[From Manx Quarterly, #11 Oct 1912]



(From the Isle of Man Examiner, April 27th, 1912,)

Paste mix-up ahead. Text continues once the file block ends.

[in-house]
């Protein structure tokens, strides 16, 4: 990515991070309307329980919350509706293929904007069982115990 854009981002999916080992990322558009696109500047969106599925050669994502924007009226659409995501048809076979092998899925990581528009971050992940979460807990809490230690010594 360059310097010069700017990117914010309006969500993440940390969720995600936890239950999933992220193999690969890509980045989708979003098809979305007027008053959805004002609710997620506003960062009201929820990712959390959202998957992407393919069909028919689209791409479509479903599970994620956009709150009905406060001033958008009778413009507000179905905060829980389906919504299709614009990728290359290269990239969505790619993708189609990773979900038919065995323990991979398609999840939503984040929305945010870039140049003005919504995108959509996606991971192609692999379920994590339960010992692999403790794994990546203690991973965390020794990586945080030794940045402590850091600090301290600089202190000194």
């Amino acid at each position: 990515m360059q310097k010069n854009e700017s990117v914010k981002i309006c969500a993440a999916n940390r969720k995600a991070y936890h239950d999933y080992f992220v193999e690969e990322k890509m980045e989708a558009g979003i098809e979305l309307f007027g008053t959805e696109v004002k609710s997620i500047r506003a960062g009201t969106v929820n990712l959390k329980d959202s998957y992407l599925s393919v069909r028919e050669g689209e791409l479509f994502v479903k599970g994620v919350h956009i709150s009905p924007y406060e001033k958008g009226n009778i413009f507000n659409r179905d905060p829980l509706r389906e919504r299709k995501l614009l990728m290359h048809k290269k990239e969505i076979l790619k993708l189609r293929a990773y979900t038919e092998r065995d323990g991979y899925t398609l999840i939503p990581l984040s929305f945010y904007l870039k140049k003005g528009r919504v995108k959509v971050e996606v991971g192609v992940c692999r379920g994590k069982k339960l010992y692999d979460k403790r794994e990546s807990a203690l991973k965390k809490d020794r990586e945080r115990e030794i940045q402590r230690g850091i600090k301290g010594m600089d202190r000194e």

General regret will be felt throughout the Island that Superintendent John Cain, the doyen of the Isle of Man Constabulary, is about to sever his active connection with that very useful and efficient force. Supt. Cain has sent in his resignation, which takes effect as from the end of May, when he will retire upon a well-earned pension. Though in appearance a more youthful man than many of his subordinates who in point of years might be his sons, Supt. Cain is approaching the age of three score and ten. He joined the force as a constable on August 5th, 1864, upon the appointment of the late Capt. George Goldie, the then Head Constable. His father, the late Mr Thomas Cain, had been for 21 years a constable, and dying in the full vigour of manhood, and leaving a young family unprovided for, the maintenance of his brothers and sisters devolved in large measure upon John Cain, who was the eldest son of his father. It was this responsibility falling upon a young man who had just achieved his majority which impelled him to accept Capt. Goldie's offer of a constableship. After leaving school, Mr John Cain was apprenticed in the foundry which, in those days, existed on the Parade, Douglas, and was controlled by the late Mr F. S. Jackson. On the Parade Foundry being abandoned, Mr Cain proceeded to Ramsey, and for eighteen months worked in the Shipyard, which was then in full swing in the Northern town, and it was while thus engaged that Capt. Goldie's offer came to and was accepted by him. While an apprentice in the foundry, Mr Cain joined the Douglas Artillery Volunteers, and became a member of the famous band of that splendid corps of citizen soldiers, his instrument being the trombone. On going to Ramsey he joined the Ramsey Rifle Volunteer Corps, which was under the command of the late Capt. Aspinall, and also became a member of the Ramsey Town Band. Upon his association with the Constabulary, he was stationed in Douglas, and by his faithful and tactful performance of his duty he gained the confidence and respect of his superior officers and the esteem of the townspeople. His first advancement carne after he had been in the force for eleven years, he being, on November 1st, 1875, promoted to the rank of sergeant, and placed in charge of the new police station which had been erected at Laxey On August 1st, 1884, he was transferred to Douglas, and placed in a more responsible position as sergeant, and on September 1st, 1888, he was promoted inspector of the Peel division, and was appointed inspector under the Weights and Measures and Adulteration Acts for his division. He became very popular in Peel, and when, on November 2nd, 1891, he was transferred to the inspectorship of the Douglas division, with the post of inspector under the Weights and Measures and Adulteration Acts attached, Peel people were exceedingly loth to lose him. As an Inspector in Douglas, he continued to earn golden opinions from his superiors and subordinates of the constabulary, and from the general public. Consequently when, on the death of Supt. William Boyd, he was, on January 1st, 1906, appointed Superintendent of the Isle of Man Constabulary, general satisfaction was expressed. Since then Supt. Cain has continued to perform his responsible dirties in fashion which has gained him the goodwill and respect of all law-abiding citizens, while even the criminal classes have a kindly feeling towards him. Always zealous in the discharge of his office, he has brought to bear a tact and merciful spirit which have contributed to the preservation of law and order, and have at the same tame tended in enormous degree to prevention of crime and the reformation of criminals. In cases of first offenders, he has ever so ordered his prosecutions as to afford transgressors a chance of mending their ways without incurring the prison taint, and his kindly expressed remonstrances have frequently had the effect of causing young people on the verge o£ criminality to see the error of and mend their ways. He has always been for giving budding criminals a chance, and though his goodness of heart has sometimes been taken advantage of, it has in the great majority of cases been attended with results beneficial alike to the individual and the community. Soon after he was stationed in Laxey he had to deal with the serious position of affairs which arose out of the great strike at Laxey Mines. Danger both to life and property was imminent, and it was in large measure due to Sergt. Cain, as he was then, that it did not materialise. He felt compelled to arrest a number of men on strike upon charges of intimidation - charges which were afterwards inquired into by the Criminal Courts of the Island. His finest service while at Laxey was, however, in connection with the terrible outbreak of smallpox in the mining village during the late 'seventies. It devolved upon him to remove persons stricken with the dread disease to the temporary isolation hospital which was established at the old King Orry Hotel, on the Ramsey road, and to preserve the isolation of such patients as were treated in their own homes. He performed these duties in conscientious and fearless fashion, keeping the afflicted ones supplied with food and other necessaries, and vigilantly securing that, so far as it was humanly possible, the spread of disease was prevented. After a severe fight, which must have involved a great strain upon the brave and devoted police officer, the epidemic was stamped out. While Inspector at Douglas, he arrested George James Barker Cooper, the son of a Manchester merchant prince, on a charge of having murdered his wife in the Regent Hotel, by stabbing her with a corn knife. When Cooper was put upon trial on the capital charge before the Court of General Gaol Delivery, he was ably defended by Mr Thomas Kneen, now Clerk of the Rolls, and Mr G. A. Ring, now Attorney-General, the prosecution being in the hands of Mr J. S. Gell, now High-Bailiff of Douglas, and Mr J. M. Cruickshank, now High-Bailiff of Ramsey. The jury found Cooper guilty of manslaughter, and he was sentenced to penal servitude for a term of ten years. Supt. Cain has taken a prominent part in Wesleyan Methodist Church life. He has been a member of the Well-road Church congregation since his return to Douglas in 1891, and has actively engaged in work having for object the welfare of that place of worship. For some years he has been superintendent of the Sunday-school connected with the church, his service in this capacity being much appreciated by his fellow-Methodists. Supt. Cain is still full of activity, his body is as lithe and supple as that of most men half his age, his pleasant face is scarcely lined, and if there be any grey hairs upon his head and face, they are exceedingly rare. Everything points to him enjoying yet many years free from the cares of police administration, but ever in some way devoted to the benefit of his fellows. The connection of the Cain family with the Manx Police Force is maintained by Supt. Cain's son, Constable W. S. Cain, a very respected officer, who is stationed in Douglas. It will be remembered that some two or three years ago, Constable Cain was shot by a Russian shoemaker whom he was about to arrest. The assailant, on conviction of attempted murder, was sentenced to penal servitude for ten years.